Undoubtedly, the most significant advantage of using a thermostatic shower valve is that it allows you to adjust both water temperature and pressure. Besides, you can conveniently change the volume of flow without any effect on the temperature of the water. This is a great feature, which you won’t find in conventional shower valves such as the pressure balance valve.
Since a thermostatic valve allows you to regulate both water temperature and flow, water conservation is easy. For instance, you can turn down the flow of water when shaving or shampooing. The valve comes with a wax piece that instantly reacts to heat changes to balance the hot and cold water ratio.
If either the cold or hot air stops flowing, the thermostatic shower valve will automatically stop water from flowing from the other side. Thus, a thermostatic shower valve gives you full control over your shower water temperature.
With a thermostatic shower valve, protecting your shower against bacterial contamination is easy. For instance, if you set your water heater at 140°F, the water that comes out of the showerhead will always be 100°F. Therefore, it’s always advisable to set the highest output temperature on your thermostatic shower valve to guarantee maximum protection against bacterial contamination.
Thanks to the consistent water temperature when using a thermostatic shower valve, you’re guaranteed energy efficiency, better flow rates, and ultimately, lower water bills. Therefore, installing a thermostatic shower valve is one of the best decisions you can make.
Thermostatic Showers vs. Electric and Mixer Showers
Thermostatic showers often get confused with electric and mixer showers. If you’re remodeling your bathroom, it’s best to know the difference between these three types of showers. This way, it will be easier to find a temperature control unit that suits you best.
Manual mixer showers are designed to mix cold and hot water at a specified temperature. However, they cannot react to sudden water temperature changes like a thermostatic shower does. In case of a sudden change in water temperature, a thermostatic shower will instantly alter the temperature to what you pre-set. This eliminates the risk of cold shock or scalding.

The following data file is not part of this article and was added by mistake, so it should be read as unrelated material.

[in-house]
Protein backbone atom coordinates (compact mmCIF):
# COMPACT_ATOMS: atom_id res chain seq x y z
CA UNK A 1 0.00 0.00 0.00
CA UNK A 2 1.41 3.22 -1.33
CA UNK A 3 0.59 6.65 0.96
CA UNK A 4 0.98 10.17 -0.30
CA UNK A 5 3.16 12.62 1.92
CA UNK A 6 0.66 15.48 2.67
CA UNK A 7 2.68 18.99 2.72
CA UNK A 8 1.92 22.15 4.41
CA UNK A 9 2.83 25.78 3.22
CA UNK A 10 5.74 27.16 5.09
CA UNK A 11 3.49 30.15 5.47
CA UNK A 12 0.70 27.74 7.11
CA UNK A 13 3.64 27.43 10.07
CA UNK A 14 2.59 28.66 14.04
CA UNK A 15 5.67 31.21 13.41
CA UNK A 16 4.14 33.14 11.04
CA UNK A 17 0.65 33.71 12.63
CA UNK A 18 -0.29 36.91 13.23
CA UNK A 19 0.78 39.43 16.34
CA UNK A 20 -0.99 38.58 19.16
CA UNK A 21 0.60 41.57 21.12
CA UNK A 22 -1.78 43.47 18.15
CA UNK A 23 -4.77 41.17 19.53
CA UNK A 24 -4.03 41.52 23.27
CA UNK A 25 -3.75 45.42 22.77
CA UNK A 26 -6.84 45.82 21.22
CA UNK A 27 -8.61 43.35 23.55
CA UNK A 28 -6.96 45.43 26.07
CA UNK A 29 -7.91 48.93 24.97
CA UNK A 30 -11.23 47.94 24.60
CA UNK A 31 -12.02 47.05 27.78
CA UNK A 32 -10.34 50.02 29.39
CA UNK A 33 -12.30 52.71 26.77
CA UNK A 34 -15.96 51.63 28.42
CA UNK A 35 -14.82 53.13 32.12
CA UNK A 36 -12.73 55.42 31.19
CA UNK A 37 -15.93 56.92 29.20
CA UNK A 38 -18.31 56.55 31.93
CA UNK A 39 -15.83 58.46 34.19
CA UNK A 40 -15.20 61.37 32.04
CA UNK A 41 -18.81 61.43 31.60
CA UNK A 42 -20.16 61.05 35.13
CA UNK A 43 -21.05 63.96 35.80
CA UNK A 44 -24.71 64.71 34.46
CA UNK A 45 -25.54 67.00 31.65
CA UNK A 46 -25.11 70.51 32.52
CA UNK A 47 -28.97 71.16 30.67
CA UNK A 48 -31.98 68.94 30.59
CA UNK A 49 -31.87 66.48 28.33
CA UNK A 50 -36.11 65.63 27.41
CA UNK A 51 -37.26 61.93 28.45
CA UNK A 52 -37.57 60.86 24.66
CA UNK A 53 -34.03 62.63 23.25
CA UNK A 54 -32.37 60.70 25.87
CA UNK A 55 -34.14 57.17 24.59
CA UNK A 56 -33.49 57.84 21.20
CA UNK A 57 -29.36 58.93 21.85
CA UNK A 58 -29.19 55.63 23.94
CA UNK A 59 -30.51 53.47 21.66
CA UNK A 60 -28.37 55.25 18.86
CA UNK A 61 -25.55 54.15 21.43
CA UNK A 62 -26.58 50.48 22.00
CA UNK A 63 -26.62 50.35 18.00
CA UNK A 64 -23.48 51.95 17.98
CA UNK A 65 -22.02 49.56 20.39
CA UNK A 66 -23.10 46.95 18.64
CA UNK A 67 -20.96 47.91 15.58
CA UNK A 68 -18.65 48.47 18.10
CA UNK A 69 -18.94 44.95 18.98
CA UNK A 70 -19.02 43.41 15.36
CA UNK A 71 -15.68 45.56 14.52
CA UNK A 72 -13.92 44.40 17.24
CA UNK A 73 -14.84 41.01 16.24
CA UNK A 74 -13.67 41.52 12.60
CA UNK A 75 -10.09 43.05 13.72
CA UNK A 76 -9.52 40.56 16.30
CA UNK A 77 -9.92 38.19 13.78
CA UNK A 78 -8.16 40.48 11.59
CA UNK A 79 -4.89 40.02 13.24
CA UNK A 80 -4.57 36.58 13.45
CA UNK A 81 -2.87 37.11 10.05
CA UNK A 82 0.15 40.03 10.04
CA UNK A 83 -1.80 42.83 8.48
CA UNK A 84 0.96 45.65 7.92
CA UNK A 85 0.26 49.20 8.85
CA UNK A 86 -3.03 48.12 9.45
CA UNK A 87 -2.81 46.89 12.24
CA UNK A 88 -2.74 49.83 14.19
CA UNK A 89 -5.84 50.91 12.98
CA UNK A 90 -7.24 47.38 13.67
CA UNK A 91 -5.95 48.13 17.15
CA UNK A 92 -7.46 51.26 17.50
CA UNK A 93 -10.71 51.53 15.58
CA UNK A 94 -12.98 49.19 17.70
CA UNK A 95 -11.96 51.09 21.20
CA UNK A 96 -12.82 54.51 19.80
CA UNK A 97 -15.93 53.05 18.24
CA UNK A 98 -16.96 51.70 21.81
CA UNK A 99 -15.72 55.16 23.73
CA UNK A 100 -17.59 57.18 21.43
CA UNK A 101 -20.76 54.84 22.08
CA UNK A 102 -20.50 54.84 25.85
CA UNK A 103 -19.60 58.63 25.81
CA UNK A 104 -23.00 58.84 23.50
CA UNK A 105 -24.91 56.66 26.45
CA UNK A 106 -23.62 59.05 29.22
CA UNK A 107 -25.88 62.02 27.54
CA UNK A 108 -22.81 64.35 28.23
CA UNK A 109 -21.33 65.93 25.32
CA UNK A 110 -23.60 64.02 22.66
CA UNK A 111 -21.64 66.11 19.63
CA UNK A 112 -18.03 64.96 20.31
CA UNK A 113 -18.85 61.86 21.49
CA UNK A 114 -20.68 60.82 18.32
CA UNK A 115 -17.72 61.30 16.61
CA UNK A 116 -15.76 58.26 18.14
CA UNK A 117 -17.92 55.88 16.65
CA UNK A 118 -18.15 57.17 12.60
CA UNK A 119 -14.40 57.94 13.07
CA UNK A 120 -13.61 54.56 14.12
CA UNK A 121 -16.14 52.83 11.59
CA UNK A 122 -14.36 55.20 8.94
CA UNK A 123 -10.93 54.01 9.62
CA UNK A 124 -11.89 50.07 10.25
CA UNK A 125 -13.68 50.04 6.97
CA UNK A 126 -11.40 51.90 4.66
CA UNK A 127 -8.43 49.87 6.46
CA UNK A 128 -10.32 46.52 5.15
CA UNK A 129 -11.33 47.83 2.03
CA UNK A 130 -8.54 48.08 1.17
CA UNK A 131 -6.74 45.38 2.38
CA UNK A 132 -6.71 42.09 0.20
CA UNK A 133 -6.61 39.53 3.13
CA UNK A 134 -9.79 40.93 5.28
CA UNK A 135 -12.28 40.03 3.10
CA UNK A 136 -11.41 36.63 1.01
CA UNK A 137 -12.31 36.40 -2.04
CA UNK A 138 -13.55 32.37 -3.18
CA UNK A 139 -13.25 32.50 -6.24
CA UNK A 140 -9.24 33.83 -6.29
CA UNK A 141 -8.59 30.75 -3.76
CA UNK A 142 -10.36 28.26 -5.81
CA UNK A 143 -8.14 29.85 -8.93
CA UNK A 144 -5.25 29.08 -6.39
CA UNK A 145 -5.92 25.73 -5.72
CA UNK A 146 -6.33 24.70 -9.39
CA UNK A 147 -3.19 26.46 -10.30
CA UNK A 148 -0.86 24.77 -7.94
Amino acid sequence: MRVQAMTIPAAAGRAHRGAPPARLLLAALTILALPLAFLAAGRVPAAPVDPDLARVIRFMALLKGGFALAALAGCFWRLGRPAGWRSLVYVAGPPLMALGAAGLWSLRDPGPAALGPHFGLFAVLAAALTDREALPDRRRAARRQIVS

Conversely, thermostatic showers differ from electric showers in different ways. However, the main difference is that a thermostatic shower relies on your home’s main water supply system to operate. Also, it works by regulating water temperature and pressure simultaneously.
Unlike thermostatic showers, electric showers come with an in-built heating element. Typically, the heating element is located inside the box mounted on the bathroom wall. Therefore, an electric shower only needs a cold water supply to operate. With an electric shower, the water temperature isn’t affected by usage in other parts of your home. Thus, heating your shower water is easy and economical.
How to Install a Thermostatic Shower
You need basic plumbing knowledge to install a thermostatic shower valve. Once you assemble the necessary plumbing tools, turn off the stopcock to drain water from the plumbing system. You should then choose the source of your cold and hot water.
If you fit the shower above a bath, it’s best to use your home’s tap water supplies. Likewise, if you fit the thermostatic shower in a cubicle or enclosure, use the nearest water source. This is often the piping under your home’s floorboards.
After connecting the shower valve to the water supply, switch the water supply on to check for leaks. Then, flush the system to eliminate any dirt that might be lodged inside before switching off the water supply via the stopcock once you ascertain there’s no dirt in the system.
You should then cut hot and cold outlet pipes to the required size before drilling holes for attaching the thermostatic valve. To ensure accuracy, mark the position where the thermostatic valve will sit as well as the screw points you’ll use.
The thermostatic valve needs to be aligned with the cold and hot water pipes. So, ensure its outlets fit snugly into the pipes. Once you do that, go ahead and turn on the water supply using the stopcock. While on it, check for leaks in the system, especially at the inlet. If there are no leaks, install the rest of your thermostat shower.
We all look forward to the best showering experience, and there’s no better way to do that than getting the water temperature right. Adding a thermostatic shower valve to your shower guarantees you precise control over both water flow and temperature.
Another advantage of installing a thermostatic shower valve is the peace of mind it gives you, especially if your kids and elderly family members use the shower. Thanks to the anti-scald feature of these valves, you’ll never have to worry about hot shower burns or cold shock.